An Unlikely Haven for Rock Entrepreneurs
Originally Published in the NY Times – January 28, 2010, 3:31 AM and written by Robert Strauss
Lititz, Pa., a small town in Pennsylvania Dutch country, in the midst of cornfields and dairy farms, would seem an unlikely home for a warehouse filled with the detritus of rock concerts past and future — a large section of the stage for the next Black Eyed Peas tour, the sets for an Elton John concert and gigantic lips from the Rolling Stones.
But Michael Tait, whose stage-building and designing company Tait Towers, owns the warehouse, said life in Lititz was too good to move elsewhere, The New York Times’s Robert Strauss writes. In fact, Mr. Tait said, if any of his employees are ever interested in going elsewhere for a job, he’ll pay their expenses while looking.
“It’s worth it,” he said. “They almost always come back. You could go to L.A. or New York, but it would never be as comfortable and it would surely be more expensive.”
Lititz (pronounced LIT-itz), population 9,000 and about a dozen miles north of Lancaster, is a haven of sorts to other small businesses. Clair Brothers, which says it is the biggest rock sound-system company in the country, is there, as is Atomic Design, which does a lot of the backdrops for music and theatrical staging.
And beyond music-related businesses, there is an unusual combination of other companies whose products or expertise are known beyond the Lititz town limits: Woodstream, which produces the Victor mousetrap; Wilbur Chocolate, maker of a Hershey Kiss competitor, Wilbur Buds; Sturgis Pretzels, which says it is America’s first commercial pretzel maker; and Lititz Watch Technicum, a school where Rolex watchmakers study.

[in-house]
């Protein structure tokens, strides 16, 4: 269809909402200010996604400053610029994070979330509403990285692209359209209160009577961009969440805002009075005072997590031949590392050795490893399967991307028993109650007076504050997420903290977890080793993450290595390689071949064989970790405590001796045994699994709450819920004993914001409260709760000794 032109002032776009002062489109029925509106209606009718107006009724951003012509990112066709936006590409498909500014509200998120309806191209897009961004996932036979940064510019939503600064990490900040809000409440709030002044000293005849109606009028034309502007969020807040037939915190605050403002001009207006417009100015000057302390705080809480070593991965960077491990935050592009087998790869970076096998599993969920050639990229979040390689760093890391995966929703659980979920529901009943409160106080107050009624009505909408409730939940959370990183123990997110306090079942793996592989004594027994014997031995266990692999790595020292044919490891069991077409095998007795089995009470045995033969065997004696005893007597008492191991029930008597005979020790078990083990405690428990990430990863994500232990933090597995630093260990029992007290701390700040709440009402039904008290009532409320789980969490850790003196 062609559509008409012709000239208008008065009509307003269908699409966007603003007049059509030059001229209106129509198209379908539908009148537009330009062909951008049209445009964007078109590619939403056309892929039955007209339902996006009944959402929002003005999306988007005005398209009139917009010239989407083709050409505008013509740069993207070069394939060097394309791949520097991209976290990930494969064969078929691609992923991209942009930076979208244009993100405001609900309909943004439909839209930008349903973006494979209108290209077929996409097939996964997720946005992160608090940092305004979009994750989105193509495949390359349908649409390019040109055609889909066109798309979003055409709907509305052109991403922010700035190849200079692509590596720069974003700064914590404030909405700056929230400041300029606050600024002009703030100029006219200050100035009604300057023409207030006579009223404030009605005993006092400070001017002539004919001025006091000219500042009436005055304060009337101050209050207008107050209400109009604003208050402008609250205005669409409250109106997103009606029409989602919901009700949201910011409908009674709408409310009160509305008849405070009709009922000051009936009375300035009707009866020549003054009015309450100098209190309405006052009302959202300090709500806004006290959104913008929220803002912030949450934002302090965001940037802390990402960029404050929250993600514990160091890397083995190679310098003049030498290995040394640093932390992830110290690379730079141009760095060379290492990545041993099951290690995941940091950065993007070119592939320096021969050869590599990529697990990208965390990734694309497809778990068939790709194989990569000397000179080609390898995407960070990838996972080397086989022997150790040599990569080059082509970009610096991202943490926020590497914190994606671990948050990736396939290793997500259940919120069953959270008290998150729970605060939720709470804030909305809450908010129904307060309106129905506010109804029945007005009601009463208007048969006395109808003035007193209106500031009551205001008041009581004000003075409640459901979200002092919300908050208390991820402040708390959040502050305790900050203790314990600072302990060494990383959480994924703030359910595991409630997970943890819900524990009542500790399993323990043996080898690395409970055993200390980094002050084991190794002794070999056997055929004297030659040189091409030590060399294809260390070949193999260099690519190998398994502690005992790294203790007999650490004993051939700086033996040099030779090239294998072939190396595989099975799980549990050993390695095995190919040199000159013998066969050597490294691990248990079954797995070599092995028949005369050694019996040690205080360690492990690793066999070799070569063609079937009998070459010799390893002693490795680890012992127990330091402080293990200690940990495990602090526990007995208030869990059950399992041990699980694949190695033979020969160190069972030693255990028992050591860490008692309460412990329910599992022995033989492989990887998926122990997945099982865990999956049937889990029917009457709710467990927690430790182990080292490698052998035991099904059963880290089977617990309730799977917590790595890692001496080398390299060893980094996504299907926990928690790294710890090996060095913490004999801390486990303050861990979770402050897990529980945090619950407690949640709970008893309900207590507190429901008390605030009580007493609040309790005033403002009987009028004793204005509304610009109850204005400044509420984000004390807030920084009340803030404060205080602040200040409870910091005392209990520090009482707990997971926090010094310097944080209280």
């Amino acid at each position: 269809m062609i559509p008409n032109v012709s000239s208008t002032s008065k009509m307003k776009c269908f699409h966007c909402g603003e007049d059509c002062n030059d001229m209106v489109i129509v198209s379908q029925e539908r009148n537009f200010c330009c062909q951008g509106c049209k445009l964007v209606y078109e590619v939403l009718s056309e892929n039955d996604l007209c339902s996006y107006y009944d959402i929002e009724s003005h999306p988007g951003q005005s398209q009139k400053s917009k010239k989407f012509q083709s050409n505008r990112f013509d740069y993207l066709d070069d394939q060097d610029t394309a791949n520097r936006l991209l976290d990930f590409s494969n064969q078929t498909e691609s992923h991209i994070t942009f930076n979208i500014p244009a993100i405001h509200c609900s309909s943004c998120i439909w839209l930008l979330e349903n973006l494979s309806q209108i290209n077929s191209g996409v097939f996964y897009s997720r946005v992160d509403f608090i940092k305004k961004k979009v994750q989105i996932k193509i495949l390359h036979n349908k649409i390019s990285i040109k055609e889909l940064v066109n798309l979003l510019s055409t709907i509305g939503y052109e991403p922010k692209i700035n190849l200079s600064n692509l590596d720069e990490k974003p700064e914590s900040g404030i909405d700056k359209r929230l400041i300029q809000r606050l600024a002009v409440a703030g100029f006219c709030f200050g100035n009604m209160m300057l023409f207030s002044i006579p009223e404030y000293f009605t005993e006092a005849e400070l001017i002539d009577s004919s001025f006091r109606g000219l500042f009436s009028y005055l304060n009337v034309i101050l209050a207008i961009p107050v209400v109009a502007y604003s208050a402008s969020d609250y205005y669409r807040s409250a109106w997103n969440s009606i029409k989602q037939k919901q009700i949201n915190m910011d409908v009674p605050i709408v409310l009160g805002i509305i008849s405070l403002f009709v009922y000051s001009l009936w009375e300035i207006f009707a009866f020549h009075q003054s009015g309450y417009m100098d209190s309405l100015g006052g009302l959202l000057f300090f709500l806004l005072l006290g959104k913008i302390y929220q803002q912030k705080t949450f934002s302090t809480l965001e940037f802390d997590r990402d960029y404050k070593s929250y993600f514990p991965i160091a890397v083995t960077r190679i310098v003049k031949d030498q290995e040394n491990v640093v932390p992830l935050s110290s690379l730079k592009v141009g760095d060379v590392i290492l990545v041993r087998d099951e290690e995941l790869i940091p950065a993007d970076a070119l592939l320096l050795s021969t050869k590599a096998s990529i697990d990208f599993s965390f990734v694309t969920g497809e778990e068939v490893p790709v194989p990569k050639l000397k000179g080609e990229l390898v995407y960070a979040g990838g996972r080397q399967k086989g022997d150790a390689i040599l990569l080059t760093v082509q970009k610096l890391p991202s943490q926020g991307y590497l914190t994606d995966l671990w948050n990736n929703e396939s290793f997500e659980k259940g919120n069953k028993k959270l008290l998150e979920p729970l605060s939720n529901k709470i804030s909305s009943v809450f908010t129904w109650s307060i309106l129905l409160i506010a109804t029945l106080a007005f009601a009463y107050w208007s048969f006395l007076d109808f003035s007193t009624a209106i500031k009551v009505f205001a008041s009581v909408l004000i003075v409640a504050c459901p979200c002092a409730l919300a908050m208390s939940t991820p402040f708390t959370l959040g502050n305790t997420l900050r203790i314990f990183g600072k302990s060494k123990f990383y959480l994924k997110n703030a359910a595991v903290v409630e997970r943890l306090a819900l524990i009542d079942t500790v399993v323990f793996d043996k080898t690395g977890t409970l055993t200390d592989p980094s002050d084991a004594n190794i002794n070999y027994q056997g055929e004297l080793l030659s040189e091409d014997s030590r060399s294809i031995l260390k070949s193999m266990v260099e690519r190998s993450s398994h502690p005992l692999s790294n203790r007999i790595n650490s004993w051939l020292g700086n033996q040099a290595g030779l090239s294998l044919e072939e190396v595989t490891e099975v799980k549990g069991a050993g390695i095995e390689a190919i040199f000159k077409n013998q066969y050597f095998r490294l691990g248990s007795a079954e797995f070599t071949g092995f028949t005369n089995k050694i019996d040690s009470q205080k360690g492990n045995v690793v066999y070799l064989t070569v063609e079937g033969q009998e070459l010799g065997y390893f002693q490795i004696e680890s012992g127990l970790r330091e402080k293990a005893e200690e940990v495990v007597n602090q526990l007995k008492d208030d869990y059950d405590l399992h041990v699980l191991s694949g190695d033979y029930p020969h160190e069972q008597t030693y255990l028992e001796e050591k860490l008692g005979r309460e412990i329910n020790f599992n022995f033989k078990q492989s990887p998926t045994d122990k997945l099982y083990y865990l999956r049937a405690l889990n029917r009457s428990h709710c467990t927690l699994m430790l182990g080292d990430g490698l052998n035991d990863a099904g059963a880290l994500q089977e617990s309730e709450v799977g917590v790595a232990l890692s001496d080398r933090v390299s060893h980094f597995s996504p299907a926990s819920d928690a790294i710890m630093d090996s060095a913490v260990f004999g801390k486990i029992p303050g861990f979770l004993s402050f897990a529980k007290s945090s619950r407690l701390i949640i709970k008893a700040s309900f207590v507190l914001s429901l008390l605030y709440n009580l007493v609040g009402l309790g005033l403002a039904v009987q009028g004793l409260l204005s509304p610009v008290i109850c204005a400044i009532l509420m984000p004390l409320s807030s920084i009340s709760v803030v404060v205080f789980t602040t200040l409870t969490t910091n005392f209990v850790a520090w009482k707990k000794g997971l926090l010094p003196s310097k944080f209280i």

To Barry Miller, the director of retail banking for Susquehanna Bankshares, Lititz is a natural business haven. Susquehanna itself is now a $14 billion enterprise, but its headquarters remains in Lititz, where it was founded at the turn of the last century.
“There is just a formidable work ethic in Lancaster County, the hearty farmers who saw the Amish and the Mennonites around here working so hard,” Mr. Miller said. “Then there is an innovative, entrepreneurial streak here, too. Finally, there is the loyalty. The owners want to give jobs to local people and keep them here forever.”
The rock business, for instance, started just that way. Roy Clair and his older brother, Gene, who grew up in Lititz, got a rudimentary sound system as a present from their father when they were in their teens in the 1960s. They started setting it up for pin money at high school dances, and then for events at Franklin & Marshall College, in Lancaster. In 1966, they did the sound for a Dionne Warwick concert, and then one for Frankie Valli and the Four Seasons.
“What we didn’t know is that the concert just before, they were at the Fontainebleau in Miami with Herb Alpert, and Herb, an engineer, wouldn’t let them use his sound system,” Roy Clair said. “So when they got here, they sounded so much better, their wives were impressed. They asked us to do the rest of their tour — we may have been the first sound guys to tour with a band — and the rest, as they say, is rock history. We kept getting word-of-mouth business.”
But the Clairs also loved Lititz and found ways to truck their sound systems, as they became more elaborate, from there. They hired local people and taught them how to enhance and modify the systems — louder, crisper, more hidden or more out-there, as the rockers wanted.